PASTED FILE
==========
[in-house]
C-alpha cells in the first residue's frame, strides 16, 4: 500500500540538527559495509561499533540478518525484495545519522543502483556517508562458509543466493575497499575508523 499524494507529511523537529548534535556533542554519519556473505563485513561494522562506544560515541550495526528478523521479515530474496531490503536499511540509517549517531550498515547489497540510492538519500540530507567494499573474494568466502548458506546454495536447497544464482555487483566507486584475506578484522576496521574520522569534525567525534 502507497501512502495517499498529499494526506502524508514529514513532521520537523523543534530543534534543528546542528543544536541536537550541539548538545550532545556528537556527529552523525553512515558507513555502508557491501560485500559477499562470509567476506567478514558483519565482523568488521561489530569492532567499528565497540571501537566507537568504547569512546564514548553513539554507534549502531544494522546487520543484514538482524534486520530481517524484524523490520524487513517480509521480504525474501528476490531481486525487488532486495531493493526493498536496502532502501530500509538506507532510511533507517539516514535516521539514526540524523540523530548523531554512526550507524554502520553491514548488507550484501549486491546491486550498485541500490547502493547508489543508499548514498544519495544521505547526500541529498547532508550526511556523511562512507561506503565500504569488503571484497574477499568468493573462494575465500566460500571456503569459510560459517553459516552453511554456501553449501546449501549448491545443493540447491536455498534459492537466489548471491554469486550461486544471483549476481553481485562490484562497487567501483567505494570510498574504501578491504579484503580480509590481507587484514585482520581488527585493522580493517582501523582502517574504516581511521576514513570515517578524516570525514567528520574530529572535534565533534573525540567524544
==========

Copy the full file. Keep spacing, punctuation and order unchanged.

[in-house]
C-alpha cells in the first residue's frame, strides 16, 4: 500500500540538527559495509561499533540478518525484495545519522543502483556517508562458509543466493575497499575508523 499524494507529511523537529548534535556533542554519519556473505563485513561494522562506544560515541550495526528478523521479515530474496531490503536499511540509517549517531550498515547489497540510492538519500540530507567494499573474494568466502548458506546454495536447497544464482555487483566507486584475506578484522576496521574520522569534525567525534 502507497501512502495517499498529499494526506502524508514529514513532521520537523523543534530543534534543528546542528543544536541536537550541539548538545550532545556528537556527529552523525553512515558507513555502508557491501560485500559477499562470509567476506567478514558483519565482523568488521561489530569492532567499528565497540571501537566507537568504547569512546564514548553513539554507534549502531544494522546487520543484514538482524534486520530481517524484524523490520524487513517480509521480504525474501528476490531481486525487488532486495531493493526493498536496502532502501530500509538506507532510511533507517539516514535516521539514526540524523540523530548523531554512526550507524554502520553491514548488507550484501549486491546491486550498485541500490547502493547508489543508499548514498544519495544521505547526500541529498547532508550526511556523511562512507561506503565500504569488503571484497574477499568468493573462494575465500566460500571456503569459510560459517553459516552453511554456501553449501546449501549448491545443493540447491536455498534459492537466489548471491554469486550461486544471483549476481553481485562490484562497487567501483567505494570510498574504501578491504579484503580480509590481507587484514585482520581488527585493522580493517582501523582502517574504516581511521576514513570515517578524516570525514567528520574530529572535534565533534573525540567524544